First Time on the California Zephyr: The Rails Less Traveled
Our Amtrak Stories are a series created by special guests sharing their travel experience. In this piece, journalist Colleen Heavens shares her first-time experience riding the California Zephyr.
Fourteen-hundred miles of track and thirty-three hours of views… Now that’s what I call enjoying the journey.
A few weeks ago, I rode Amtrak’s California Zephyr from Denver to San Francisco. To say I enjoyed the journey would be an understatement. Inspiring, transformative, once in a lifetime—those are probably more accurate descriptions. My two-day excursion through the peaks and plains of the great American West was nothing short of incredible. It was also nothing I could have experienced via any route but rail.
Before I allow my post-travel buzz (and all-embracing train nerdery) to take over, I should pause. This trip is a real, rustic experience. A chance to get off the grid and have an authentic adventure through the American wilderness. It is less about getting somewhere, and more about being somewhere. And that somewhere has some pretty stellar views along the way.
Still on board? Here were my favorite things about my first-ever ride on the California Zephyr.
The Zephyr cuts through the center of the country, all the way from Chicago to California. I hopped on in Denver, with a final destination of San Francisco. We corkscrewed through the Rockies (yes, literally through them), past the Great Continental Divide, into the red cliffs of Utah, through the plateaus of Nevada, up and around the Sierra Nevadas, and into California. Amazing, right? Which leads me to my most important highlight…
Umm, have I mentioned the views yet? I’ve always loved public transit for the sightline it offers—a window-sized frame of different places and people, for just a moment in time. The Zephyr brought this to a whole other level. Snow-capped mountains. River-carved canyons. Tree-dotted cliffs. The sights were nonstop, and every window was like a real-life painting of the most beautiful pieces of our country.
The Observation Car
I spent the majority of my ride here, watching the horizon change from morning to sunset. Floor-to-ceiling windows allowed me to look up and out, and social seating allowed me to meet and chat with fellow riders. I quickly figured out I wouldn’t be touching the book I brought on board or popping in my headphones, the occasional John Denver playlist aside. There was too much to take in, and I wanted to soak up every minute.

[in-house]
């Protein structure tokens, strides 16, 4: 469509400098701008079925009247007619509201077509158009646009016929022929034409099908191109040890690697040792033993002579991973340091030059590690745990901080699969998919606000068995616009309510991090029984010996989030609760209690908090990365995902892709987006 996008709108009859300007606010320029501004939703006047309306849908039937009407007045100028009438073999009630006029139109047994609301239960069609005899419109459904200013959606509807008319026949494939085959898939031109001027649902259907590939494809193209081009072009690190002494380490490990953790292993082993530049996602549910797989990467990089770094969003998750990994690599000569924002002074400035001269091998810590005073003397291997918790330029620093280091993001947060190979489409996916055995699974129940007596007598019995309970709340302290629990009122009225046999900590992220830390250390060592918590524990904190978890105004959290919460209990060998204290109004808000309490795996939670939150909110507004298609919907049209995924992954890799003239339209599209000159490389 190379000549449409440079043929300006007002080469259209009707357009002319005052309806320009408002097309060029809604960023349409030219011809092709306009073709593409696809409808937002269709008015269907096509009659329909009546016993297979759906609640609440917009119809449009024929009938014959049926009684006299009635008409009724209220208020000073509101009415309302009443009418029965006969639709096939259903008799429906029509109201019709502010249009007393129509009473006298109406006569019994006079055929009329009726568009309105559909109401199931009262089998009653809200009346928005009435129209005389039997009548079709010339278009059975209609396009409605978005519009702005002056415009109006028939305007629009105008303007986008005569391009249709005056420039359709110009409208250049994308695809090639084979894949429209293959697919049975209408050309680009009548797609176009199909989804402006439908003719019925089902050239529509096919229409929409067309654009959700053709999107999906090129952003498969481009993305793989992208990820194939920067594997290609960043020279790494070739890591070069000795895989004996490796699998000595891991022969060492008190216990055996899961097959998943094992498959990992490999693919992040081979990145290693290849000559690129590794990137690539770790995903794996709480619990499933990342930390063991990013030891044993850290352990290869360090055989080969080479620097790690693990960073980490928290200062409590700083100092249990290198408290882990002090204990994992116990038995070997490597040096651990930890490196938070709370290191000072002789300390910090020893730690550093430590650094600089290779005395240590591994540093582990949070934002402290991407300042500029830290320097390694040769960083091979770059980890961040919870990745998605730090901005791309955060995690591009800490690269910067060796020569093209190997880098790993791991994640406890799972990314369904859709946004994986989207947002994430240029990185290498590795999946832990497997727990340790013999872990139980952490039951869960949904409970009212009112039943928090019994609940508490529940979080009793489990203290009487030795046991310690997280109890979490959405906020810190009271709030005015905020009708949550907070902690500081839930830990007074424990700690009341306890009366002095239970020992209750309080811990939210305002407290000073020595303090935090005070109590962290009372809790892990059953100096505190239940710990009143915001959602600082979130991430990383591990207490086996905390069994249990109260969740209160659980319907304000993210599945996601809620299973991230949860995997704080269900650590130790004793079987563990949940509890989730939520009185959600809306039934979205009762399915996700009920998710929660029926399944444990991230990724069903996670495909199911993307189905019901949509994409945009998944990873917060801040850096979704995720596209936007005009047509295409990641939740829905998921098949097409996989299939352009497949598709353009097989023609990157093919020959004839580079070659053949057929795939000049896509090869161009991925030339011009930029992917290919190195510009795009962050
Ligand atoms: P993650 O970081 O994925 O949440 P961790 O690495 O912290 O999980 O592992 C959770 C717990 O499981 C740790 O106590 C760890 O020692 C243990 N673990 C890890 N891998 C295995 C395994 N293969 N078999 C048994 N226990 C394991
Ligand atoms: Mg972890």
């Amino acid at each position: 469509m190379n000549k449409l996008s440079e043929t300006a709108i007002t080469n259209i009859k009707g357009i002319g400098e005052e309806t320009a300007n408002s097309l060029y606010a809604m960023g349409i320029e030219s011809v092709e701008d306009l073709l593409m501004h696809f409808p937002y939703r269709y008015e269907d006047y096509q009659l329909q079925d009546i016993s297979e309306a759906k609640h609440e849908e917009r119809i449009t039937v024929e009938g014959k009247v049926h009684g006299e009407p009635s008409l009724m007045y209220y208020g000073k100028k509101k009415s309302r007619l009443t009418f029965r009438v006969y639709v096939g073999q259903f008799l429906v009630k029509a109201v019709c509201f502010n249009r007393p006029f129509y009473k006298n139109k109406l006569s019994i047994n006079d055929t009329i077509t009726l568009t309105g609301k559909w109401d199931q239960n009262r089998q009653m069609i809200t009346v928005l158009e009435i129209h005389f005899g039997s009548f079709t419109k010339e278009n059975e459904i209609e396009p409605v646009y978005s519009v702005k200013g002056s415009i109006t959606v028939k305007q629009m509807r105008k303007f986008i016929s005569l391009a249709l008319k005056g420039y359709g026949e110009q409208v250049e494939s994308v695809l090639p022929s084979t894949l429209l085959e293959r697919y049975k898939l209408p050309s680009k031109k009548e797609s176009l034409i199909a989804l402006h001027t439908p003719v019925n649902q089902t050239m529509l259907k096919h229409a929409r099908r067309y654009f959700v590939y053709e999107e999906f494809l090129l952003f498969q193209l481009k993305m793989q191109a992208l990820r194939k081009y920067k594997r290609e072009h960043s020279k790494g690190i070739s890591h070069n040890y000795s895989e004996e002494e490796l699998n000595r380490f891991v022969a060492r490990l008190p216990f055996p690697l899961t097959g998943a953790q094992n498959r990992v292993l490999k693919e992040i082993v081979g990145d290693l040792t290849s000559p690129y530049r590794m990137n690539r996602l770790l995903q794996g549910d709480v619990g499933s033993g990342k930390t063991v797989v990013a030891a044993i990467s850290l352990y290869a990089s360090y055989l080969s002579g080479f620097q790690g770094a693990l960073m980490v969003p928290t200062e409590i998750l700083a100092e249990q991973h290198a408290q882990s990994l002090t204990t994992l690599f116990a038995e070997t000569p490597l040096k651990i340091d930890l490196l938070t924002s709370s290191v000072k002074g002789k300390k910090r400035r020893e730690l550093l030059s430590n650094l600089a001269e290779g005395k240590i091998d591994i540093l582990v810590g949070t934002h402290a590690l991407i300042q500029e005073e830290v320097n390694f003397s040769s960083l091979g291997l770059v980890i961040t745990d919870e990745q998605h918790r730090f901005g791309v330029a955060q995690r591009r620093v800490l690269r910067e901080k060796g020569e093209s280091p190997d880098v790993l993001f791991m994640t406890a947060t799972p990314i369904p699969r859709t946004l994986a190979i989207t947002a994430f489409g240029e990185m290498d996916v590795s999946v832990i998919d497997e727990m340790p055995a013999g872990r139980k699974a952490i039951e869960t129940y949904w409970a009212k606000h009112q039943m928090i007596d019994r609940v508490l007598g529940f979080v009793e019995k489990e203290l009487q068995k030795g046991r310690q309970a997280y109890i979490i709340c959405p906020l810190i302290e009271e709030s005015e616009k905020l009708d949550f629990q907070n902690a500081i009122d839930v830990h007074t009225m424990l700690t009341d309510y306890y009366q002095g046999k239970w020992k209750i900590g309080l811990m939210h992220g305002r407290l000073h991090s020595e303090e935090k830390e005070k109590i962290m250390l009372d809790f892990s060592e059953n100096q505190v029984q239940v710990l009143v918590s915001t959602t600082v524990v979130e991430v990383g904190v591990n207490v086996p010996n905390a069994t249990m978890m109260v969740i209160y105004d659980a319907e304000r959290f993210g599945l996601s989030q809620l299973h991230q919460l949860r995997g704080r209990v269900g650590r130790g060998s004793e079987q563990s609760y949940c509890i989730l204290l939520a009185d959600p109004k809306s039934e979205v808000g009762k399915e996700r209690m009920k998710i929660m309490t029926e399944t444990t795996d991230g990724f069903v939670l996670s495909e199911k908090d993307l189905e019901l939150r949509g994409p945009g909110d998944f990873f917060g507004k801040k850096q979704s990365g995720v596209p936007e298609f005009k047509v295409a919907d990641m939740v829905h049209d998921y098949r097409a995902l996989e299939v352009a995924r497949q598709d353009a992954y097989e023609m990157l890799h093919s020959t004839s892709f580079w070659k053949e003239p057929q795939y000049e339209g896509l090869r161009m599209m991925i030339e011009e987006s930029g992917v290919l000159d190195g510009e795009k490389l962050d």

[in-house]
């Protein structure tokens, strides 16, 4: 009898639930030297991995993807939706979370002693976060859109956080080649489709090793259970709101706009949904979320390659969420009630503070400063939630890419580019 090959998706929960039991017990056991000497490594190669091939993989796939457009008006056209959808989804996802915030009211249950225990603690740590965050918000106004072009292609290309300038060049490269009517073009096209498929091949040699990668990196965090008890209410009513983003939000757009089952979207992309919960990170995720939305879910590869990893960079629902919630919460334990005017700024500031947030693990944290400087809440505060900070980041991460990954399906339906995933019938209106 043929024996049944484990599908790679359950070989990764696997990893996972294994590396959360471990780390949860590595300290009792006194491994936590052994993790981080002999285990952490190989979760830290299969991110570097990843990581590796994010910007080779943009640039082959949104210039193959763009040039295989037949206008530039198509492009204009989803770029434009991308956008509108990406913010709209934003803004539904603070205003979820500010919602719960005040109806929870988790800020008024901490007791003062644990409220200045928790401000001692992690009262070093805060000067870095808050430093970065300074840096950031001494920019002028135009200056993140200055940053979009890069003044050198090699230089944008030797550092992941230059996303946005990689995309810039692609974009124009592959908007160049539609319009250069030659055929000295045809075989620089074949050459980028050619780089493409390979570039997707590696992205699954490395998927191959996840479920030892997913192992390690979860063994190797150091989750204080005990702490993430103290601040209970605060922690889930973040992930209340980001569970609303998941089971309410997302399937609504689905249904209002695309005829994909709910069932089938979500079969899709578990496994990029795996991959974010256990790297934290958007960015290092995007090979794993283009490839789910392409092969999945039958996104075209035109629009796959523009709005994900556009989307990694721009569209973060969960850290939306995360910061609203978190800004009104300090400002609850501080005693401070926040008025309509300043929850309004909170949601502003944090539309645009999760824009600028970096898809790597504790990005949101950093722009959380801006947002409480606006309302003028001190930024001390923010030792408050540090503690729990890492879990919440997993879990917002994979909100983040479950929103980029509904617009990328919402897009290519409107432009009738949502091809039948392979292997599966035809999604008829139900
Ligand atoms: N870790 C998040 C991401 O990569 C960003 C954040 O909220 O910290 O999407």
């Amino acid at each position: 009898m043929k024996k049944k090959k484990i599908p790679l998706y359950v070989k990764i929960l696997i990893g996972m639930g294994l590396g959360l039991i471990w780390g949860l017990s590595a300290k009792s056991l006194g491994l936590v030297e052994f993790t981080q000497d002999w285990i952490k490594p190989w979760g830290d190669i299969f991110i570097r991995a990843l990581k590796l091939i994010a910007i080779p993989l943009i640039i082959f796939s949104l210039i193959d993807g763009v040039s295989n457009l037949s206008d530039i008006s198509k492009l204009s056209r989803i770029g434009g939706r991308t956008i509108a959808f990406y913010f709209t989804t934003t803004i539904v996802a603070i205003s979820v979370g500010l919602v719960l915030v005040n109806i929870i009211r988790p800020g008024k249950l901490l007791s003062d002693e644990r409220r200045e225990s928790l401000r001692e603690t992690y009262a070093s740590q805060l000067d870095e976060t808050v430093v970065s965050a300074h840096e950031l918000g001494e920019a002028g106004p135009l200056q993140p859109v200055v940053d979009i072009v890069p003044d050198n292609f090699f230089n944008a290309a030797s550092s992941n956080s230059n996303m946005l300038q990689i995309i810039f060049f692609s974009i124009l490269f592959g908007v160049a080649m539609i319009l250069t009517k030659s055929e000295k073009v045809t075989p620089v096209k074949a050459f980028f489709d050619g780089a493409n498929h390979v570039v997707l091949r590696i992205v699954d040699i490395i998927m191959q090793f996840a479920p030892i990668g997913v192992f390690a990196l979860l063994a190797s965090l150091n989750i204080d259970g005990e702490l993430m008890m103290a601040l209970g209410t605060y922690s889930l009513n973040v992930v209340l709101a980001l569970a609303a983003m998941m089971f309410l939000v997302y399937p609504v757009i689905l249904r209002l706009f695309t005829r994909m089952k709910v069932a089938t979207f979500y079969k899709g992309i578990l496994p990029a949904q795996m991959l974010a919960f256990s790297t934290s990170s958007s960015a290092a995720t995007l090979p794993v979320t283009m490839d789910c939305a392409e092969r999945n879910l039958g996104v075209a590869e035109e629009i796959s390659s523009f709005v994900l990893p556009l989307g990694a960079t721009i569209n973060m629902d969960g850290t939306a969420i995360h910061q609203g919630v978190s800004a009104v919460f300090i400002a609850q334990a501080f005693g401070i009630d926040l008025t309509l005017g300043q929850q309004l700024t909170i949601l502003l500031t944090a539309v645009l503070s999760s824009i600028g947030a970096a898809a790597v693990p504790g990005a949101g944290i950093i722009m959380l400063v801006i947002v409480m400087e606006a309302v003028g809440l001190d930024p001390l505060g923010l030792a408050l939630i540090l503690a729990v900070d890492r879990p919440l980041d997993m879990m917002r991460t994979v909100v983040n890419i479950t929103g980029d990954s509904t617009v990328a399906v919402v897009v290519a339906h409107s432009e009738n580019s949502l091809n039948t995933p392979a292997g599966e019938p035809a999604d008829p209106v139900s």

The Dining Car
This was the ideal trip to take solo, with seated meal times that placed four travelers at each table. The menu was surprisingly diverse, from classic bacon and eggs for breakfast, to sweet potato gnocchi in a kale sauce for dinner. My three meals a day were covered by my sleeper car ticket, which was more than enough food for my time on board. Beverage-wise, I treated myself to the occasional Sierra Nevada—for obvious thematic reasons—and reveled in my bottomless coffee in the morning light.
Eating meals with strangers was a new thing for me, but I was excited for the full experience. I talked to folks who had been riding this line for 40 years, and others, like me, who were riding for the very first time. Some taught me about the geography and history of the land we passed through, and others told me about their lives back at home. Twenty-somethings, eighty-somethings, Midwesterners, Europeans—it was such a delightful community of travelers. New friends exchanged addresses and everyone shared stories. The spirit on board truly embodied what makes train travel so special.
My cozy quarters in Sleeping Car 0533 were perfect for a night on the rails. I was on the lower level of the double-decker Superliner, with access to shared bathrooms and a shower. My private space included two comfy seats that folded down into a bed, where I fell asleep to the soundtrack of every train lover’s dreams. The chugging engine, the rattling tracks, its whistle in the distance. Surely I was living in some type of mid-century novel. It was only topped by waking up to the sun rising over the mountains outside my window. Certainly a moment I’ll never forget.
Unplugging from the online world can seem a bit daunting. I was a little nervous myself, and wondered if I would get antsy. But as the hours passed and the miles went by, I felt nothing but grateful for every vista seen and story heard. I occasionally opened my laptop to do some writing, inspired by the people I was meeting and the landscapes I was in awe of. It was all part of the journey—vintage vibes and new perspectives that I could never find on a screen.
About the author: Colleen Heavens is a Philadelphia-based writer who loves all-things travel and transit.